We caught up with “Straight Outta Compton” Director F. Gary Gray about his latest film.

Directed by F. Gary Gray and co-produced by Dr. Dre and Ice Cube, by “Straight Outta Compton” is a beautifully telling film that chronicles the journey of rap group N.W.A. The film stars O’Shea Jackson, Jr., Corey Hawkins, Jason Mitchell, Aldis Hodge, and Neil Brown Jr. as Ice Cube, Dr. Dre, Eazy E, Mc Ren and DJ Yella, respectively. In an unstable time in American history, N.W.A. seemed to defy all odds and reach commercial success, with a few bumps along the way. Check out our exclusive interview with director F. Gary Gray to get his retrospective insight on N.W.A.’s success, his relationship with Dre and Cube and his thoughts on current social justice issues.

 

You’ve worked with a long list of rappers and artists in your career, you’ve known Ice Cube since he began his solo career and directed “Friday.” Did you ever imagine one day you’d be directing the NWA bio-pic?

No, it was never in the cards. I never thought that there would be a movie about N.W.A. There were similar rap groups that were extremely important and had made a major impact, but when you’re young and you’re in the middle of it, you just don’t know how things will play out, but I’m definitely glad I’m involved.

 

When you were growing up, were you riding the N.W.A. wave? Did you get to experience the hysteria first-hand?

Definitely, because I lived in Los Angeles, a few miles away from Ice Cube. A lot of what they wrote, I either experienced or witnessed first-hand and so I felt — I guess my experience with N.W.A. was a little different. I’m definitely a huge fan. I loved that they were honest. I loved that they were unfiltered, unapologetically themselves. I also loved the fact that it almost felt like they were writing from around the corner, like they were writing about my block and they were just right up the street, describing all the things that we experienced and shedding light on a lot of things that we experienced, so it was very close to me in a lot of ways.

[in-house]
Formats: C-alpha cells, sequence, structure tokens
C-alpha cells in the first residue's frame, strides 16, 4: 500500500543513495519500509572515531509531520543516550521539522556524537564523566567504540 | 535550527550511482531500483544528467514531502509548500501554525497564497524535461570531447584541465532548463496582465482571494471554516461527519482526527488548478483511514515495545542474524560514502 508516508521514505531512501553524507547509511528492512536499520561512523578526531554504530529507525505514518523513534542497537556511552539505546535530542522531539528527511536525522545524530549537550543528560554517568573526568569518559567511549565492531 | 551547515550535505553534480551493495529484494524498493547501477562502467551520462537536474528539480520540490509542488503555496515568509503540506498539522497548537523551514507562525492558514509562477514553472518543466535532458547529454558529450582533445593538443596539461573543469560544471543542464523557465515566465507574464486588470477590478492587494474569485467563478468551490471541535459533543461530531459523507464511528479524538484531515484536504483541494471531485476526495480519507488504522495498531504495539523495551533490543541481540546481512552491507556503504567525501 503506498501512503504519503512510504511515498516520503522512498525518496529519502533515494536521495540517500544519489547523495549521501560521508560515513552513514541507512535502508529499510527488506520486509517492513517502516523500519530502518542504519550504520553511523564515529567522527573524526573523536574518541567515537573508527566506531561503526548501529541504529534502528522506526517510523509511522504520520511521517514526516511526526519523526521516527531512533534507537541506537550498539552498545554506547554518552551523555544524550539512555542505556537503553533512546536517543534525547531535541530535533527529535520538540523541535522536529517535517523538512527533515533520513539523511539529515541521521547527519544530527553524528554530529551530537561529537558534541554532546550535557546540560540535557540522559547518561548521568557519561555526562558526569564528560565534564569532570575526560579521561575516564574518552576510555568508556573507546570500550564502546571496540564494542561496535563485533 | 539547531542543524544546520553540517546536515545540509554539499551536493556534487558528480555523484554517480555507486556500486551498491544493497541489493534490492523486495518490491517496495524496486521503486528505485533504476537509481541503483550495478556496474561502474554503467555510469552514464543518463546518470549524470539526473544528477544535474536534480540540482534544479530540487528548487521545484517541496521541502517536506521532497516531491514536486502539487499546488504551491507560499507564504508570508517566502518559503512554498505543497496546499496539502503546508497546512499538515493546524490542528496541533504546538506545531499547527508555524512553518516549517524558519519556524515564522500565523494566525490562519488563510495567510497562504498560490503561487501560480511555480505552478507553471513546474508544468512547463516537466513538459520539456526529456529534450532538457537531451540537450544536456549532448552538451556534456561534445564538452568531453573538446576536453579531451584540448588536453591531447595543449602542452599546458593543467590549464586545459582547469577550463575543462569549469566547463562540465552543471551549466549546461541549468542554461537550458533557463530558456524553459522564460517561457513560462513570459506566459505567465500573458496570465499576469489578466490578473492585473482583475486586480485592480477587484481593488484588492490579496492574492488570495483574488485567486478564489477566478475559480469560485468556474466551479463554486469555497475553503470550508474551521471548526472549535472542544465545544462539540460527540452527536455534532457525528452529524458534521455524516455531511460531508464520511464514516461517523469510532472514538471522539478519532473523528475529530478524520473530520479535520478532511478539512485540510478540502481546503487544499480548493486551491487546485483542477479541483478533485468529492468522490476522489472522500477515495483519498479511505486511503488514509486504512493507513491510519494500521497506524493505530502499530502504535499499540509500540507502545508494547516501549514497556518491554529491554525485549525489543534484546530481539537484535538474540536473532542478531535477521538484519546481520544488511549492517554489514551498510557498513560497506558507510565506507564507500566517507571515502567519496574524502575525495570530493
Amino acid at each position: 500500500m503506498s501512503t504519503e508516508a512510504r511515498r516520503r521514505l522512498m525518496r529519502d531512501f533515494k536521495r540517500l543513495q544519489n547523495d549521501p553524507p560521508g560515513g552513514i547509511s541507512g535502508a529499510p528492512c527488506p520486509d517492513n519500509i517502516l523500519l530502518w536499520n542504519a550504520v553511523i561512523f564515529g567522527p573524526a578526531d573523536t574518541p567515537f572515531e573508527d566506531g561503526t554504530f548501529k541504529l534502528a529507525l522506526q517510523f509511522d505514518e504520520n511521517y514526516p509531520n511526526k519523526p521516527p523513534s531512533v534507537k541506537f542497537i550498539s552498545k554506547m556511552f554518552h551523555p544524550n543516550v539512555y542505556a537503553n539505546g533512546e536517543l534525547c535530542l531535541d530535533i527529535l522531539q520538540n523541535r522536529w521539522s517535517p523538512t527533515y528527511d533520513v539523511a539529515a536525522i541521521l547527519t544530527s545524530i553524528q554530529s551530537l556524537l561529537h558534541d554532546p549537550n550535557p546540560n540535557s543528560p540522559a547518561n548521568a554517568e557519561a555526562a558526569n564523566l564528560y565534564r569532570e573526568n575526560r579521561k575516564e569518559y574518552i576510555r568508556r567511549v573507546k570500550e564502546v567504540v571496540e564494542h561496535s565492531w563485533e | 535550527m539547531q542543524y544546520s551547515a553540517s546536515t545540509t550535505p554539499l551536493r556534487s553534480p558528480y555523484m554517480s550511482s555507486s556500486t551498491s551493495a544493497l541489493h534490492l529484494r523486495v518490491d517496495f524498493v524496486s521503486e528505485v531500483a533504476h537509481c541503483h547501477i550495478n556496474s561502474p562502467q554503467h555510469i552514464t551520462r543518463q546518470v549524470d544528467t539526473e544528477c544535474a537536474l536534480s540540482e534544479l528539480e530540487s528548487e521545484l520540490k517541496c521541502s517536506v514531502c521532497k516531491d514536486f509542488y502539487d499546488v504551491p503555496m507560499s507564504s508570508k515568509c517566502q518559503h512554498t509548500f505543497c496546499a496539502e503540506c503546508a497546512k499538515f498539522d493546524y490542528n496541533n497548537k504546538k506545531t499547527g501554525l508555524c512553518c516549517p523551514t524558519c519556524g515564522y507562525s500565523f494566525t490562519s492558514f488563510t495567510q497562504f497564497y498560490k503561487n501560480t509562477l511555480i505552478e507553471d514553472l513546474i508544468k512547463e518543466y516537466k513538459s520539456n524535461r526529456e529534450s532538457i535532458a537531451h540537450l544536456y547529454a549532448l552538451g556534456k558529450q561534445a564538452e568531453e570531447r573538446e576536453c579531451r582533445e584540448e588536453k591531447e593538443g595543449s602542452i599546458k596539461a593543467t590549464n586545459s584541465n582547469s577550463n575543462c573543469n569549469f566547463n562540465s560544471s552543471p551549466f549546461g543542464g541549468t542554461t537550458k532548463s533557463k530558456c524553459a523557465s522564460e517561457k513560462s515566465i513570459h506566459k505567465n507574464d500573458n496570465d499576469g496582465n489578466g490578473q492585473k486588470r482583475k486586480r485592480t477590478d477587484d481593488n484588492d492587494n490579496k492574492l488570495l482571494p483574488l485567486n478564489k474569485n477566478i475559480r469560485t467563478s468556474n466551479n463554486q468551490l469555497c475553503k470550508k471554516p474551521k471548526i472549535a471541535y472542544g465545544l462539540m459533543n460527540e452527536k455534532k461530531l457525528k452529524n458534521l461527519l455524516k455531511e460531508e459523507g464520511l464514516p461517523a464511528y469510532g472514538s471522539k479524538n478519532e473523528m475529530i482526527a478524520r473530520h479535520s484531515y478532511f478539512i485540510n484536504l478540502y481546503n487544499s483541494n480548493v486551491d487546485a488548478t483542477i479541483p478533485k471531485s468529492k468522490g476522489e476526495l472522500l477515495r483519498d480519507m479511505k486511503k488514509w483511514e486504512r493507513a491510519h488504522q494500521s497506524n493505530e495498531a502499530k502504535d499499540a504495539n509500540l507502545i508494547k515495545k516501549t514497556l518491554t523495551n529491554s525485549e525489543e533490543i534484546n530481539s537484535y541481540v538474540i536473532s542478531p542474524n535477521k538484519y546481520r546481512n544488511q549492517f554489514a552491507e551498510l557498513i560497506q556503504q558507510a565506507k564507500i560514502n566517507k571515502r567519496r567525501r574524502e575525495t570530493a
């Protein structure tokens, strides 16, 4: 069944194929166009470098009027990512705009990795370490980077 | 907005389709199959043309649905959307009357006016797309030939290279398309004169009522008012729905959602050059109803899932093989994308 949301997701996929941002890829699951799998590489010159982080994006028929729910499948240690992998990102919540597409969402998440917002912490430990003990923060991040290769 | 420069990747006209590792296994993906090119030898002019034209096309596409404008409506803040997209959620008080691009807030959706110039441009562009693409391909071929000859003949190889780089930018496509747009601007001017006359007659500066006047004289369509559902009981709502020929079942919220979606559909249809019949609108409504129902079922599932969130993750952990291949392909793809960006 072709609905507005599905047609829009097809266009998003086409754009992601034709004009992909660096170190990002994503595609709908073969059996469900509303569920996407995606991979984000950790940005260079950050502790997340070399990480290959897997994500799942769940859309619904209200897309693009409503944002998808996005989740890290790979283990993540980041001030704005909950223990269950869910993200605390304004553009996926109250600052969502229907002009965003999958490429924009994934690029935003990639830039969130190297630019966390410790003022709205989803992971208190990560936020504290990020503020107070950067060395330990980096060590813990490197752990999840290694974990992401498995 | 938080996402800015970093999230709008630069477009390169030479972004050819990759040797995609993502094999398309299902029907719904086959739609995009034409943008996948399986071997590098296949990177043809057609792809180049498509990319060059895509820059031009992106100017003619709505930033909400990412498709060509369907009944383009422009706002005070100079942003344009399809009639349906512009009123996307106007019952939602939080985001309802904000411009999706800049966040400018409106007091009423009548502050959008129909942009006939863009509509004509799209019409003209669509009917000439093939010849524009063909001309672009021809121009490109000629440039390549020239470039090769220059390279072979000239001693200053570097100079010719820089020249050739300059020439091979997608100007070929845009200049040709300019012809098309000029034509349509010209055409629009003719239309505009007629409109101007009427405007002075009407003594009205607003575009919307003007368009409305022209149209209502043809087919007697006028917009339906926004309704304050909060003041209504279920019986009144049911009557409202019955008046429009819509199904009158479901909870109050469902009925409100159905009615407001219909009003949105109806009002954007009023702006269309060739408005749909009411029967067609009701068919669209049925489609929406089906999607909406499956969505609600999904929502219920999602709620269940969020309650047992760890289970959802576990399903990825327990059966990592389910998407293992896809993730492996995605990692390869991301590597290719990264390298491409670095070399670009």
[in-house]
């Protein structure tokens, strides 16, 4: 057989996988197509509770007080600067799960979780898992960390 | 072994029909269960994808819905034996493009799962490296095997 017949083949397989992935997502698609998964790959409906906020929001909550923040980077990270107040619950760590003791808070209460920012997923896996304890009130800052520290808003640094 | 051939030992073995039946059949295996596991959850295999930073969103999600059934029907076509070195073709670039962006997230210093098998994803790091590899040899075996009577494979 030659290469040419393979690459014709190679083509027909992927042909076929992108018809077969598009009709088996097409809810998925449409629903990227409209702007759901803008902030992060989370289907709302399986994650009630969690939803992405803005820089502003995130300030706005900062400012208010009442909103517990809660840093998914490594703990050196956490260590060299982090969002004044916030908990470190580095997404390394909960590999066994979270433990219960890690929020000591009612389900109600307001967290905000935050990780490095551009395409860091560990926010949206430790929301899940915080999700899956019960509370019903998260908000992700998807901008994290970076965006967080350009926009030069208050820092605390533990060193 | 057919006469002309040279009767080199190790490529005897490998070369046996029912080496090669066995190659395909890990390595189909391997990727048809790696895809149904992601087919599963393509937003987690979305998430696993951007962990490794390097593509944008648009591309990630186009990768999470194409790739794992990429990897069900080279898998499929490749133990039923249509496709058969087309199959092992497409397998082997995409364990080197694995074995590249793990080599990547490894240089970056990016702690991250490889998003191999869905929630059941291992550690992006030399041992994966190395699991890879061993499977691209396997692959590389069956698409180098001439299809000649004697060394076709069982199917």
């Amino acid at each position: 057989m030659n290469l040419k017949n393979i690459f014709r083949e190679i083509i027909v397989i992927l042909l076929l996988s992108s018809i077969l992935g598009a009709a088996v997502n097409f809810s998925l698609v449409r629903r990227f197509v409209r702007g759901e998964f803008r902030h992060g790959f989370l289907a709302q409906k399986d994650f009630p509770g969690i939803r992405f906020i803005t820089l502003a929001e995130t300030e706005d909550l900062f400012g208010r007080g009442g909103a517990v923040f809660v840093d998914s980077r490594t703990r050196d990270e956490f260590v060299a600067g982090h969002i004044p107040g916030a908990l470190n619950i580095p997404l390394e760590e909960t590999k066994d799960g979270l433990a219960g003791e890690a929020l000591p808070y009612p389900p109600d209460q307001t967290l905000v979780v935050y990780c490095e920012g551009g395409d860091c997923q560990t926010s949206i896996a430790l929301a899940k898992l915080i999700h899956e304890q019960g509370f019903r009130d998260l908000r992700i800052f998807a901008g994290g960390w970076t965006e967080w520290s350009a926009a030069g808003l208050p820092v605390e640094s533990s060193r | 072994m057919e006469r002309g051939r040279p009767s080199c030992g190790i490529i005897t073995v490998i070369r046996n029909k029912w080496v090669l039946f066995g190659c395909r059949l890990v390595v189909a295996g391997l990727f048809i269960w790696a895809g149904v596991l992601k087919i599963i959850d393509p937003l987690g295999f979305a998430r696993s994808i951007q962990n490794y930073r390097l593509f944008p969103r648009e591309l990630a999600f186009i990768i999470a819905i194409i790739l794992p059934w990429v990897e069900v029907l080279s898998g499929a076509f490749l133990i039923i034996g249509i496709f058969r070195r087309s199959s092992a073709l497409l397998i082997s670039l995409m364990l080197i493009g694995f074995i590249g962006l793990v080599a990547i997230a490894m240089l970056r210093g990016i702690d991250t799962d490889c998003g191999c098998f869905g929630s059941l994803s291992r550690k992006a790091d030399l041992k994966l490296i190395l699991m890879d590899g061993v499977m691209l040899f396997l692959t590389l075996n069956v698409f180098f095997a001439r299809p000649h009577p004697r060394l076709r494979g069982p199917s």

How did your relationship with Cube and Dre help inform your decisions as a director?

It made it a lot easier to go deep and ask the hard questions and push when it was time to push and pull when it was time to pull. Dre’s a very private guy; he doesn’t necessarily let everyone in and especially to his private life and so I think because I have a relationship with him, it was easier for me to get a lot of the first-hand accounts that you see and experience in the movie and that’s not to say that another filmmaker couldn’t do that, but it’s probably just a bit easier for me because I know him, the same with Cube.

 

What was it like working with the actors portraying N.W.A.? Did you feel like one had more responsibility than the others?

No, I think that everybody really had to step up and really respect the artist that they were playing, like the saying there’s no small roles, just small actors and so it doesn’t matter the screen time or the emotion or whatever it is that you’re involved with, as long as you’re serving the truth in the moment in the scene then you’re serving the movie. That’s what I push for and there was a lot of responsibility, obviously, for Jason because he goes through the most, having to kind of start off as a street hustler who goes through building a company, building this brotherhood with a group that he started and then managing the relationships once they broke up and then obviously dealing with the illness at the end of the movie. Jason goes through the most, but I wouldn’t say one’s more important than the other because it’s just more about, are you living in that truth? Whatever it is you’re doing.